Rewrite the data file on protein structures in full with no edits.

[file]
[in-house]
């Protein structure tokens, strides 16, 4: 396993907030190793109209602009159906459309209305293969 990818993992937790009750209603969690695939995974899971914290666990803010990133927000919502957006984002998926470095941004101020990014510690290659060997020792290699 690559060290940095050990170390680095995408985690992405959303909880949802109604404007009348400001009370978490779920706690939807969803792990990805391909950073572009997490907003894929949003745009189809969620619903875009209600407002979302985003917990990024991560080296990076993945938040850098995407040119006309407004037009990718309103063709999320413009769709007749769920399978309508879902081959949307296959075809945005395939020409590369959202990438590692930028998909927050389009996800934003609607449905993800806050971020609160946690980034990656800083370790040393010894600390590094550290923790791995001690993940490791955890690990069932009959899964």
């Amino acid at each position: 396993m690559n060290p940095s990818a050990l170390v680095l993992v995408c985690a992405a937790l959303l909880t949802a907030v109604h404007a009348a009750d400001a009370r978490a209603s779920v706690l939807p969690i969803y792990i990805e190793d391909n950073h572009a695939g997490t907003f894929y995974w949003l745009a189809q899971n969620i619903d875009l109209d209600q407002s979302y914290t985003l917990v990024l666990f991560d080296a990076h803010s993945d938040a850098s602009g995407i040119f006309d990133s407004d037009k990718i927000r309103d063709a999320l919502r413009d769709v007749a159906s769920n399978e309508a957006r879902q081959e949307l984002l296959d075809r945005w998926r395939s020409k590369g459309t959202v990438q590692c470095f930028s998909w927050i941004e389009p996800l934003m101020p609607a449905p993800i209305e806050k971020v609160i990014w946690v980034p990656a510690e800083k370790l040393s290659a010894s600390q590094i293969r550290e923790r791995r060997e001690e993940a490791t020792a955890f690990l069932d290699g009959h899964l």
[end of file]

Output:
[in-house]
């Protein structure tokens, strides 16, 4: 396993907030190793109209602009159906459309209305293969 990818993992937790009750209603969690695939995974899971914290666990803010990133927000919502957006984002998926470095941004101020990014510690290659060997020792290699 690559060290940095050990170390680095995408985690992405959303909880949802109604404007009348400001009370978490779920706690939807969803792990990805391909950073572009997490907003894929949003745009189809969620619903875009209600407002979302985003917990990024991560080296990076993945938040850098995407040119006309407004037009990718309103063709999320413009769709007749769920399978309508879902081959949307296959075809945005395939020409590369959202990438590692930028998909927050389009996800934003609607449905993800806050971020609160946690980034990656800083370790040393010894600390590094550290923790791995001690993940490791955890690990069932009959899964």
């Amino acid at each position: 396993m690559n060290p940095s990818a050990l170390v680095l993992v995408c985690a992405a937790l959303l909880t949802a907030v109604h404007a009348a009750d400001a009370r978490a209603s779920v706690l939807p969690i969803y792990i990805e190793d391909n950073h572009a695939g997490t907003f894929y995974w949003l745009a189809q899971n969620i619903d875009l109209d209600q407002s979302y914290t985003l917990v990024l666990f991560d080296a990076h803010s993945d938040a850098s602009g995407i040119f006309d990133s407004d037009k990718i927000r309103d063709a999320l919502r413009d769709v007749a159906s769920n399978e309508a957006r879902q081959e949307l984002l296959d075809r945005w998926r395939s020409k590369g459309t959202v990438q590692c470095f930028s998909w927050i941004e389009p996800l934003m101020p609607a449905p993800i209305e806050k971020v609160i990014w946690v980034p990656a510690e800083k370790l040393s290659a010894s600390q590094i293969r550290e923790r791995r060997e001690e993940a490791t020792a955890f690990l069932d290699g009959h899964l």